Super Muddle

10.01.04 - By Paul-John Ramos: It’s hard to call a weight class dynamic when words like „robbery“ and „chicken“ are more often used than „rivalry“ and „champion.“ Such is the current state of affairs at 168 pounds, where there are simply too many chiefs and not enough Indians: Robin Reid is claiming foul in his latest bout; Sven Ottke, the bout’s winner, is still flashing title belts; Joe Calzaghe is calling Ottke out while posing with a chicken; and in the meantime, contenders like Danny Green, Markus Beyer, Anthony Mundine, and Syd Vanderpool are groping for the top. Who exactly is the boss here?

The championship void at super middleweight is one that has annoyingly lingered. In a swirl of bad negotiations, finger-pointing, and hiding behind alphabet titles, 36-year-old Ottke and 30-year-old Calzaghe have avoided the showdown that would bring order and relevance to their division. The #1 and #2 Ring super middleweight rankings are now a perpetual seesaw between Ottke and Calzaghe as they continue to win fights in separate arenas. It is a stalemate with an easy cure: pit Ottke and Calzaghe to determine the true champ at 168. But this is easier said than done.

Ottke, a Berlin native who totes the IBF world and WBA „super world“ titles, has lately won a questionable unanimous decision over English contender Robin Reid. The bout, held on December 13th in Nuremberg, featured an apparent knockdown of Ottke that was ruled a slip and a point deduction from Reid while Ottke was only warned for similar fouls. Reid’s staff filed a protest with the IBF against referee Roger Tillerman and three judges a few days later. A legitimate win or not, Ottke may have been showing the first signs of wear and tear from seven years as a pro. One would expect Ottke, 33-0 (6), to jump at a unification chance and nail down his throne as the legitimate world super middleweight champion with time running out, but his camp has been stubborn. Frank Warren, the promoter of Calzaghe and junior welterweight contender Ricky Hatton, publicly offered one million dollars to Ottke and promoter Wilfried Sauerland in August; but Sauerland eventually told reporters that Calzaghe-Ottke was dead after a fallout in negotiations. „I have offered Sauerland a fight with Calzaghe on numerous occasions,“ Warren said, „and not once has he returned with a financial offer, which tells me that they are the ones who are not interested in the fight.“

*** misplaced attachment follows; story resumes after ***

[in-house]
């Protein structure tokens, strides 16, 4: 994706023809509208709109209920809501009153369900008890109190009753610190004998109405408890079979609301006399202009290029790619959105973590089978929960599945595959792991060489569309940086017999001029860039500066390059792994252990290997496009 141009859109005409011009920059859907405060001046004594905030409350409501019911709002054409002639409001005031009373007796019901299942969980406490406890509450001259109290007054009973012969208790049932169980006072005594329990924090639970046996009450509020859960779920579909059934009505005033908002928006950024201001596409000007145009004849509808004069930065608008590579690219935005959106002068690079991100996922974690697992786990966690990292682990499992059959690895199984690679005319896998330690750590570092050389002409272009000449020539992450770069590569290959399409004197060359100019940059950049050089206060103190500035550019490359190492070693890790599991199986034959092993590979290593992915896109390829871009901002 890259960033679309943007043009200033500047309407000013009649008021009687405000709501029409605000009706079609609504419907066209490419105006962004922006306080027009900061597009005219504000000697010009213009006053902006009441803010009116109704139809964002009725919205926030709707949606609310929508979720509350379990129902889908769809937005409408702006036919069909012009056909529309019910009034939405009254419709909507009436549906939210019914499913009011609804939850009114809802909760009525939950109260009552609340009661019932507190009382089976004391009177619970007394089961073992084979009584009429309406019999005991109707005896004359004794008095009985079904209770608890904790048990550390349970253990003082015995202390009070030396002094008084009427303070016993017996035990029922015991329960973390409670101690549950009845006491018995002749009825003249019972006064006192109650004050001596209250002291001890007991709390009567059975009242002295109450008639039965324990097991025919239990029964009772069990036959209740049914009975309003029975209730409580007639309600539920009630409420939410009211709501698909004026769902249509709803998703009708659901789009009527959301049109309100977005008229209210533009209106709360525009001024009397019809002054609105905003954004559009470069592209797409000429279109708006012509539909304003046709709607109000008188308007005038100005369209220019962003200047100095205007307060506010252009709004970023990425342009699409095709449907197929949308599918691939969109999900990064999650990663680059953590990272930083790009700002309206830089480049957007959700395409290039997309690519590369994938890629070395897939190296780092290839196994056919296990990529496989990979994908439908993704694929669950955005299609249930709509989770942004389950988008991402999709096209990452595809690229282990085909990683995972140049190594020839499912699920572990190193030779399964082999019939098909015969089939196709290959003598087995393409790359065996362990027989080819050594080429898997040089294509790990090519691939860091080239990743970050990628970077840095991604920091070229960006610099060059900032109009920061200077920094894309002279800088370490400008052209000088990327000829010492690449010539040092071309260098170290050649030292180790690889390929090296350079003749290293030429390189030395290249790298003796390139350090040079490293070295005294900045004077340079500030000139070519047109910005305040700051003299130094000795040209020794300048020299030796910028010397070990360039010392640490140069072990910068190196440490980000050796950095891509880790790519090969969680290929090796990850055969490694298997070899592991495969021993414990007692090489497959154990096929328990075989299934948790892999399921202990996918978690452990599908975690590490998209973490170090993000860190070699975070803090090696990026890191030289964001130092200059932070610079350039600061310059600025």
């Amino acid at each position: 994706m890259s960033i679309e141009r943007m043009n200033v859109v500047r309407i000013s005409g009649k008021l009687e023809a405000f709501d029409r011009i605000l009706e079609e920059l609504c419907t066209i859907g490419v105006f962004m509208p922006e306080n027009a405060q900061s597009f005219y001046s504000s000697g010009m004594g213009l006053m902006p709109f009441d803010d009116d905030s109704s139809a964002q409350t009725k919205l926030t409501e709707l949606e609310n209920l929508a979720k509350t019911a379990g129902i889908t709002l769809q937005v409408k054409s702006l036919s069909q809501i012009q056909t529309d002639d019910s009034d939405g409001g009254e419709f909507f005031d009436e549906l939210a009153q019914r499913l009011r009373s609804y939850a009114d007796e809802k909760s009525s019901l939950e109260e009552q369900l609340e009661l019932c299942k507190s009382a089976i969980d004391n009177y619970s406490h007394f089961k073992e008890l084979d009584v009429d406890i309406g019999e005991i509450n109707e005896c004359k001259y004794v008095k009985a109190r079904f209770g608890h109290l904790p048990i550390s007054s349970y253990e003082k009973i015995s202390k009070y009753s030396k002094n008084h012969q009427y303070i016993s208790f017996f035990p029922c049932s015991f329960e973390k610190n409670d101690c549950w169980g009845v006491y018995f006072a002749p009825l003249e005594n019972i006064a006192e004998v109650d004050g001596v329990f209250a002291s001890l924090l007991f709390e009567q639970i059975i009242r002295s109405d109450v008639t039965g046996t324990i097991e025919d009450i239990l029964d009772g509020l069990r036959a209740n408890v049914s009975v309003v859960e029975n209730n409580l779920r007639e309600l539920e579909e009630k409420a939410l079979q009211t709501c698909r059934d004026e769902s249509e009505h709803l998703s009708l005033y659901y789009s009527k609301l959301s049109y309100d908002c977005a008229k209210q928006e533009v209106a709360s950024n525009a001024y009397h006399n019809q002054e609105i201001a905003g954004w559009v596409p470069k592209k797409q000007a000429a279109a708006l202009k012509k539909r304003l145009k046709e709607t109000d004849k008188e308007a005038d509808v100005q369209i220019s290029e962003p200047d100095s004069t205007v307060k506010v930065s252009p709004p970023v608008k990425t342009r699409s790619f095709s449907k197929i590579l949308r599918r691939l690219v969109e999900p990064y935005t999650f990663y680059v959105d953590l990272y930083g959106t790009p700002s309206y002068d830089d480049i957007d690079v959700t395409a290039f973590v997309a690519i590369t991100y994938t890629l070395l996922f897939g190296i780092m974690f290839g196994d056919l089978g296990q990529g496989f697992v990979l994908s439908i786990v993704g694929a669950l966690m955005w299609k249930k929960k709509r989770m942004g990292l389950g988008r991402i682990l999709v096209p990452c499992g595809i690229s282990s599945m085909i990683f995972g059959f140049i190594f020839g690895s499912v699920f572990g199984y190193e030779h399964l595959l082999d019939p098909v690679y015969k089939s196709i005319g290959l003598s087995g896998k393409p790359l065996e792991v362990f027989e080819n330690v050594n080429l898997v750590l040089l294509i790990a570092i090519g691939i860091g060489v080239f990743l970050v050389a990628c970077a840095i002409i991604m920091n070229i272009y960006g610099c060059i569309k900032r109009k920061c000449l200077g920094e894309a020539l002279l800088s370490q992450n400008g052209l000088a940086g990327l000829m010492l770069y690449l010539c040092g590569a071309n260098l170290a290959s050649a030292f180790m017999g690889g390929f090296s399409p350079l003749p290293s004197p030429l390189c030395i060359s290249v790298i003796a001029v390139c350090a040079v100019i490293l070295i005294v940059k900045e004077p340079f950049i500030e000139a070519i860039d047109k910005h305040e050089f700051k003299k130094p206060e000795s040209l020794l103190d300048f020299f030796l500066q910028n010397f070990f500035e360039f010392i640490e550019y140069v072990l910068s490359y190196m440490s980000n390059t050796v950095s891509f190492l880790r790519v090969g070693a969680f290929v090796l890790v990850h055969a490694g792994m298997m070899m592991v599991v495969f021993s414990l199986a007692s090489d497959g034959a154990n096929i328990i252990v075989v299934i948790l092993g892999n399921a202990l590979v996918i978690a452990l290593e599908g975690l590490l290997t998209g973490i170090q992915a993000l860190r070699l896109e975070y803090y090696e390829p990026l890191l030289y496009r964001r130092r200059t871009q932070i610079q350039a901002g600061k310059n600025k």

Ottke, the more established super middleweight, has drawn criticism for fighting lower-ranked opposition instead of making the popular-demand bout with Calzaghe. There are many who feel Ottke is avoiding Calzaghe over fear of the Welshman’s knockout power and would rather play it safe against title mandatories. There are also growing complaints, especially after the Reid bout, of Ottke’s „home field advantage“ by fighting only in his native land and getting supposed help from ring officials. But the bout’s venue and officials can only do so much to help an undefeated fighter. Ottke has outboxed numerous top-ranked super middles, including Anthony Mundine, Byron Mitchell, and Charles Brewer, to crack Nigel Benn’s divisional record of nine straight title defenses. The lone question is whether or not Ottke will surrender to demand and face his rival.

Calzaghe, the WBO beltholder at 36-0 (29), has lost all patience with Ottke and is relying on chickens to get his point across. In mid-December, Calzaghe was pictured on Frank Warren’s website standing before a live chicken with his ready fist. „Calzaghe couldn’t get Ottke for Christmas, so he’s got the next best thing!“ read the caption, „Come on Ottke, you are claiming to be the best in the division, stop running like a chicken and face a real challenge for once. You luckily beat Robin Reid, who I defeated nearly five years ago, and Byron Mitchell, who I stopped inside two rounds, which took you twelve rounds. What are you scared of? Put your belts on the line against mine and lets see who’s the best and I will gladly go to Germany and beat you." Fighting in Germany seems a prerequisite to even begin talks with Sauerland, but if Calzaghe and Warren are so willing to comply, then what exactly is holding up the show? It seems, in truth, that neither side is willing to fully compromise and make this badly-needed fight happen.